Whatever your position on this, we think that it’s a debate we can all have whilst still agreeing on the need to live in harmony with nature.
What can I do?
Firstly, you can only shoot or trap game on your own land, or if you have the permission of the landowner.
Shotgun: for moving targets, relatively short-range (up to 35m) – e.g. squirrels moving through trees. Code of practice
Rifle: single bullet, up to 300m, but more usually around 100m; best for deer. Here’s a code of practice for deer stalking.
You need a shotgun licence for a shotgun and a firearms licence for a rifle. Licences are available from the police. Guns need to be kept in a locked metal cupboard bolted to the wall. Guidance on firearms and licencing can be found here.
There are seasons in which some animals can be shot legally; other animals can be shot all year round. More info here.
If you want to shoot game, you should think about insurance (landowners will probably want to see it before they allow you to shoot on their land). Talk to the dealer you bought the gun from. Plus, don’t try to shoot game until you are a very good shot, and know that your quarry will be killed cleanly. Practice on targets first.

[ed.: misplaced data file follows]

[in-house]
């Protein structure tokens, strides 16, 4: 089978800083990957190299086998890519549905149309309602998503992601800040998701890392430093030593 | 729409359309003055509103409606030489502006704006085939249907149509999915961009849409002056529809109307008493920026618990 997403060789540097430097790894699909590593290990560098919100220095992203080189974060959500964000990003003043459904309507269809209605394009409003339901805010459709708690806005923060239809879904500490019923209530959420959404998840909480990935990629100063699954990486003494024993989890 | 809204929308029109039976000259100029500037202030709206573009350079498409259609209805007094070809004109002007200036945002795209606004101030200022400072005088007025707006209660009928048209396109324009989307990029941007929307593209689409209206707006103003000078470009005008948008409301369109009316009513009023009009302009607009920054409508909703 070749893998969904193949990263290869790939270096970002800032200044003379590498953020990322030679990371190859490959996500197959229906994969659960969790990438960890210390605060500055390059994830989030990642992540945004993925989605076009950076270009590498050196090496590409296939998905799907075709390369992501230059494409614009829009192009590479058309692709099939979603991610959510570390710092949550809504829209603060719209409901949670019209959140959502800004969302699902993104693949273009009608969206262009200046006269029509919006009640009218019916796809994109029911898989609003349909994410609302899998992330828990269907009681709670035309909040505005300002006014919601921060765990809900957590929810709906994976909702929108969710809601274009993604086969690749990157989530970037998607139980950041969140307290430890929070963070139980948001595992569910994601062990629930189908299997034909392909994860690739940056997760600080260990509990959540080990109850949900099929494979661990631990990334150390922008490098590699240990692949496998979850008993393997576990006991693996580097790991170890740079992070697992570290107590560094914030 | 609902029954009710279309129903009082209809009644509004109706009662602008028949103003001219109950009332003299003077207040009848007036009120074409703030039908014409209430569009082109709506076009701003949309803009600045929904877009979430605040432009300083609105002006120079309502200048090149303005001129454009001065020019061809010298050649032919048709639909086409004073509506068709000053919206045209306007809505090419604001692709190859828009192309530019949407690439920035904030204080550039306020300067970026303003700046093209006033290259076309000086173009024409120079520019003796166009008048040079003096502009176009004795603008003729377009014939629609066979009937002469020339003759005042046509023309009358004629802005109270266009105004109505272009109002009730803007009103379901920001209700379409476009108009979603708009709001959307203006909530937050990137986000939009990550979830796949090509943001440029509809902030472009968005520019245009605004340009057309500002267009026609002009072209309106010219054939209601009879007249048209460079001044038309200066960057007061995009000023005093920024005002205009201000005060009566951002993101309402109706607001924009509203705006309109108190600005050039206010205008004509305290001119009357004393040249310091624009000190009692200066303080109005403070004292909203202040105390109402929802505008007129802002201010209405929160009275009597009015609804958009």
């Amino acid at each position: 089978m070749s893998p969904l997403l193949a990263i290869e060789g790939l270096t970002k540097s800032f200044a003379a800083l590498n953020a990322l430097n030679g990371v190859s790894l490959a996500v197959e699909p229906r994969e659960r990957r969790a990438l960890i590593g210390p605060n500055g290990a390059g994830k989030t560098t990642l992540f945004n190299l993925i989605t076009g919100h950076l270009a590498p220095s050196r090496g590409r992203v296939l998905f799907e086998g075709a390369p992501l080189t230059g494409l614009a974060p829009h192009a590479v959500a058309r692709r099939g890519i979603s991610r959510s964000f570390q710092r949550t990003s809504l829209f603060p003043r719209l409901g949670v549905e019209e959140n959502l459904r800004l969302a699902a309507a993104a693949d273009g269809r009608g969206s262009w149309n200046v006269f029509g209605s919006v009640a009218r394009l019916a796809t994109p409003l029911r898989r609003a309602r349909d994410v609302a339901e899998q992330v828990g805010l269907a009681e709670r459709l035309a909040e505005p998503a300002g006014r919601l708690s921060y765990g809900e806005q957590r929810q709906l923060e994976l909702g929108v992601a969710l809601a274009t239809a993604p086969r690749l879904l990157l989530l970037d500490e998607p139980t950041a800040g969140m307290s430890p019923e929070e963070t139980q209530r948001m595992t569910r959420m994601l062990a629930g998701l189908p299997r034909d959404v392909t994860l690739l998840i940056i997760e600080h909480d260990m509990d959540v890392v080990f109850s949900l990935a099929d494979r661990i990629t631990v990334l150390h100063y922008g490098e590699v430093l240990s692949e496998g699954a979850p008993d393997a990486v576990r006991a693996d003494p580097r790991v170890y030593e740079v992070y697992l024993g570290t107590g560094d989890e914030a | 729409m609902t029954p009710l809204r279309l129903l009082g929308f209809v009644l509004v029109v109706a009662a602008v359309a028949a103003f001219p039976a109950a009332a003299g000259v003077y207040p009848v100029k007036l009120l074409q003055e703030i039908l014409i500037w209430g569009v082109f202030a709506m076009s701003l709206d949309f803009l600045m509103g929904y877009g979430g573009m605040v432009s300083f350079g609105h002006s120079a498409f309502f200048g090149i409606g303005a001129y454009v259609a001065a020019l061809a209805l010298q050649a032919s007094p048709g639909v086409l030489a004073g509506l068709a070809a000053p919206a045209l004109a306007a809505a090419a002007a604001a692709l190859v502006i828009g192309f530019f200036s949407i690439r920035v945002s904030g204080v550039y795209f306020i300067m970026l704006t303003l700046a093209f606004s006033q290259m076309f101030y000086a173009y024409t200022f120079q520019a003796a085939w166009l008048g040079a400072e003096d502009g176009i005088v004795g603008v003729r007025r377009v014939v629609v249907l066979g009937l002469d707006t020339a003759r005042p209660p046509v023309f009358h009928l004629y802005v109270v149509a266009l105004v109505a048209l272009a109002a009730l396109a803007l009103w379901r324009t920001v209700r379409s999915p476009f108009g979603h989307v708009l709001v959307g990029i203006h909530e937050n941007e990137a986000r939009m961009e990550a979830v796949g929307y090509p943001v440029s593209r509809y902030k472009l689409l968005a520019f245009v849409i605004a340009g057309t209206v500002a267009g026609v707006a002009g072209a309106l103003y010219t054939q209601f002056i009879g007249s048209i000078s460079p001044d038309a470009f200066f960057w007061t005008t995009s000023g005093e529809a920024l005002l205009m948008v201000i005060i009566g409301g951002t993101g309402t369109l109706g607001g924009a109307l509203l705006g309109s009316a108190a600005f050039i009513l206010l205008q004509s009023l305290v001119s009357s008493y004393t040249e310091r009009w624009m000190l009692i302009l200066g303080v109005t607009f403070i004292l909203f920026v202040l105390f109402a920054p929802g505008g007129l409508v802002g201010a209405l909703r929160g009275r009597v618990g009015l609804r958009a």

You can’t use a bow and arrow to hunt game in the UK (although you can in other countries).
We only condone trapping where the animal is killed instantly, not snares that can hold an animal in terror for hours or days.
Rabbiting: ferrets are put down rabbit warrens, rabbits are flushed out into nets, then killed instantly with a sharp blow to the back of the head, or a twist to break the neck. Don’t try it if you don’t know how to do it. Go rabbiting with people who know how to do it first.